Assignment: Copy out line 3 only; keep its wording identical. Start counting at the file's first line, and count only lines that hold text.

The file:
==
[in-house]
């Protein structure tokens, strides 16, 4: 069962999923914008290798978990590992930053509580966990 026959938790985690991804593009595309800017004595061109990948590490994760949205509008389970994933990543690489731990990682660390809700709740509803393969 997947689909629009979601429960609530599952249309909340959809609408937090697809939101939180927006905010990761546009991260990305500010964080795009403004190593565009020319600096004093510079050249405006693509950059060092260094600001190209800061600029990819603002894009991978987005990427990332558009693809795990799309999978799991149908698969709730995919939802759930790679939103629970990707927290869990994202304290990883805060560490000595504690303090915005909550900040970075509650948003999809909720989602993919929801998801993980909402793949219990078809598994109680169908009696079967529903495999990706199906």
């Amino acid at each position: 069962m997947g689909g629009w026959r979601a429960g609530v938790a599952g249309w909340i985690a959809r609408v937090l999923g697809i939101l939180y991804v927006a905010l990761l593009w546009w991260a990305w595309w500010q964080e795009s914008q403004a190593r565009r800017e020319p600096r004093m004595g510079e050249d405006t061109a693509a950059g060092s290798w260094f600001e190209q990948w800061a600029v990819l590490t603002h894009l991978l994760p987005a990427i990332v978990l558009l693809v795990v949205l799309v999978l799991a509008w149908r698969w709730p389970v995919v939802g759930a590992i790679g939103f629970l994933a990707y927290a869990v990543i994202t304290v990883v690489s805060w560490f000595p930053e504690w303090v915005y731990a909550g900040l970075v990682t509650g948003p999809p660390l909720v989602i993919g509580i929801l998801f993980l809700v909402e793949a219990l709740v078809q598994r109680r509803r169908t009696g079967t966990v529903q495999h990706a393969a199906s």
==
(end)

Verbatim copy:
């Amino acid at each position: 069962m997947g689909g629009w026959r979601a429960g609530v938790a599952g249309w909340i985690a959809r609408v937090l999923g697809i939101l939180y991804v927006a905010l990761l593009w546009w991260a990305w595309w500010q964080e795009s914008q403004a190593r565009r800017e020319p600096r004093m004595g510079e050249d405006t061109a693509a950059g060092s290798w260094f600001e190209q990948w800061a600029v990819l590490t603002h894009l991978l994760p987005a990427i990332v978990l558009l693809v795990v949205l799309v999978l799991a509008w149908r698969w709730p389970v995919v939802g759930a590992i790679g939103f629970l994933a990707y927290a869990v990543i994202t304290v990883v690489s805060w560490f000595p930053e504690w303090v915005y731990a909550g900040l970075v990682t509650g948003p999809p660390l909720v989602i993919g509580i929801l998801f993980l809700v909402e793949a219990l709740v078809q598994r109680r509803r169908t009696g079967t966990v529903q495999h990706a393969a199906s």